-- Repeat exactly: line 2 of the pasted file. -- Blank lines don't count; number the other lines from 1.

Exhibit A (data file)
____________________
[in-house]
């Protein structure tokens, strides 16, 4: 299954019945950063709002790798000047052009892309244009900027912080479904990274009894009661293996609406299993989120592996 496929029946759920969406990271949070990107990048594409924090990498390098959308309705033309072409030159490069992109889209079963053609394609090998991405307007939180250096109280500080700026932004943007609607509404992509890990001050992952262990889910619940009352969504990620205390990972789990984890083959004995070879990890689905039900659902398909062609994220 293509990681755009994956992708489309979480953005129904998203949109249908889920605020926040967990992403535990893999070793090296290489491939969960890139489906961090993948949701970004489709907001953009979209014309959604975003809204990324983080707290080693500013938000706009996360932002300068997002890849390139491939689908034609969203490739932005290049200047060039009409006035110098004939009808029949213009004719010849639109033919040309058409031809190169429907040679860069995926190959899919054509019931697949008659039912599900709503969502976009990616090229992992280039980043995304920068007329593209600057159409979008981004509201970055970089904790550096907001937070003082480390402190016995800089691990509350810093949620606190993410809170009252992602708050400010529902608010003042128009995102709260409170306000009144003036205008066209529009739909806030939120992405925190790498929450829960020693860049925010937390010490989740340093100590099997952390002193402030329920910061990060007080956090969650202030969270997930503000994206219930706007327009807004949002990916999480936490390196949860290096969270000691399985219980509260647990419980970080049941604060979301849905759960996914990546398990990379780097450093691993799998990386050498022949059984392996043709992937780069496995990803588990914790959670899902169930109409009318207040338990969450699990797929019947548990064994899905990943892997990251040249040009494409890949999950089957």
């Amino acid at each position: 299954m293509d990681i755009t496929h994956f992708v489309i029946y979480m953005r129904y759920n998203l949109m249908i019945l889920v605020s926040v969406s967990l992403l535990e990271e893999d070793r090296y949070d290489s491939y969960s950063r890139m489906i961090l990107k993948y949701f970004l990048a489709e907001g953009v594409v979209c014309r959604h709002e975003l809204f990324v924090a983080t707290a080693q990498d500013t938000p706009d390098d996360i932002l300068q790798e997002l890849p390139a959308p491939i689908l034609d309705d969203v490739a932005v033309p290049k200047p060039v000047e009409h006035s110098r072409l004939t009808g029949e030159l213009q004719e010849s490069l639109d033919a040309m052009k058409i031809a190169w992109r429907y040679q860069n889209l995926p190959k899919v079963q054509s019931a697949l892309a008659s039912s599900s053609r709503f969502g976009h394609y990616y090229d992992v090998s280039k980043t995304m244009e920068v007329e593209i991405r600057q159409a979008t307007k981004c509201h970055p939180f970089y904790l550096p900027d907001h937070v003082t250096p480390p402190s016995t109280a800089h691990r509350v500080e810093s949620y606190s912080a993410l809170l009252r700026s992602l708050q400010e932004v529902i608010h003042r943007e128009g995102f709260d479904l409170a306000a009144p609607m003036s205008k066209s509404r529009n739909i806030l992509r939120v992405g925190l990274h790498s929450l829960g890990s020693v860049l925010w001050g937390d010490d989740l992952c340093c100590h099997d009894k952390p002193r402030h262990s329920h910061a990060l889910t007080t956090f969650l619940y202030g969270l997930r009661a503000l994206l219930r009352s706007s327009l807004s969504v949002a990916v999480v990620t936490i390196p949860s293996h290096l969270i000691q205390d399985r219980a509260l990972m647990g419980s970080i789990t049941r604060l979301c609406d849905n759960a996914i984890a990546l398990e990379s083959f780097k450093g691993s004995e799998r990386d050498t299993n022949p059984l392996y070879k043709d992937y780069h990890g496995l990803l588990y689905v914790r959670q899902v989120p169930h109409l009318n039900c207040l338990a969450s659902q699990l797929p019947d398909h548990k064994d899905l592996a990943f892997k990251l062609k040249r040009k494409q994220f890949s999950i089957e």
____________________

């Protein structure tokens, strides 16, 4: 299954019945950063709002790798000047052009892309244009900027912080479904990274009894009661293996609406299993989120592996 496929029946759920969406990271949070990107990048594409924090990498390098959308309705033309072409030159490069992109889209079963053609394609090998991405307007939180250096109280500080700026932004943007609607509404992509890990001050992952262990889910619940009352969504990620205390990972789990984890083959004995070879990890689905039900659902398909062609994220 293509990681755009994956992708489309979480953005129904998203949109249908889920605020926040967990992403535990893999070793090296290489491939969960890139489906961090993948949701970004489709907001953009979209014309959604975003809204990324983080707290080693500013938000706009996360932002300068997002890849390139491939689908034609969203490739932005290049200047060039009409006035110098004939009808029949213009004719010849639109033919040309058409031809190169429907040679860069995926190959899919054509019931697949008659039912599900709503969502976009990616090229992992280039980043995304920068007329593209600057159409979008981004509201970055970089904790550096907001937070003082480390402190016995800089691990509350810093949620606190993410809170009252992602708050400010529902608010003042128009995102709260409170306000009144003036205008066209529009739909806030939120992405925190790498929450829960020693860049925010937390010490989740340093100590099997952390002193402030329920910061990060007080956090969650202030969270997930503000994206219930706007327009807004949002990916999480936490390196949860290096969270000691399985219980509260647990419980970080049941604060979301849905759960996914990546398990990379780097450093691993799998990386050498022949059984392996043709992937780069496995990803588990914790959670899902169930109409009318207040338990969450699990797929019947548990064994899905990943892997990251040249040009494409890949999950089957």